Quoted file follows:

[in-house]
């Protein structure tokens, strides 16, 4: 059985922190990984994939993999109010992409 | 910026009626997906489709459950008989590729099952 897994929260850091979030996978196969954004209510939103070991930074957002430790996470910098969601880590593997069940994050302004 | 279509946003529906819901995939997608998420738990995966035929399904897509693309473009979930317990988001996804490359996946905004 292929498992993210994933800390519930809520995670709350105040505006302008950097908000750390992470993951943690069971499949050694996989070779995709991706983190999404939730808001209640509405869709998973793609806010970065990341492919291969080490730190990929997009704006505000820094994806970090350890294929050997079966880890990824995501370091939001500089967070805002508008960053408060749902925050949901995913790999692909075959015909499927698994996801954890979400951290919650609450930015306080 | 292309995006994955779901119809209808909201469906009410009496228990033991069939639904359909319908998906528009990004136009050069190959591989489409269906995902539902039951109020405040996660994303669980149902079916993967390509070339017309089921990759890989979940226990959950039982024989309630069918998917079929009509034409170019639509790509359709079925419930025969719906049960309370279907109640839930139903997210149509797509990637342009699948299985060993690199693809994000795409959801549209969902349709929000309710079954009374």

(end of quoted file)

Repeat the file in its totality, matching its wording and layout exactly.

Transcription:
[in-house]
């Protein structure tokens, strides 16, 4: 059985922190990984994939993999109010992409 | 910026009626997906489709459950008989590729099952 897994929260850091979030996978196969954004209510939103070991930074957002430790996470910098969601880590593997069940994050302004 | 279509946003529906819901995939997608998420738990995966035929399904897509693309473009979930317990988001996804490359996946905004 292929498992993210994933800390519930809520995670709350105040505006302008950097908000750390992470993951943690069971499949050694996989070779995709991706983190999404939730808001209640509405869709998973793609806010970065990341492919291969080490730190990929997009704006505000820094994806970090350890294929050997079966880890990824995501370091939001500089967070805002508008960053408060749902925050949901995913790999692909075959015909499927698994996801954890979400951290919650609450930015306080 | 292309995006994955779901119809209808909201469906009410009496228990033991069939639904359909319908998906528009990004136009050069190959591989489409269906995902539902039951109020405040996660994303669980149902079916993967390509070339017309089921990759890989979940226990959950039982024989309630069918998917079929009509034409170019639509790509359709079925419930025969719906049960309370279907109640839930139903997210149509797509990637342009699948299985060993690199693809994000795409959801549209969902349709929000309710079954009374």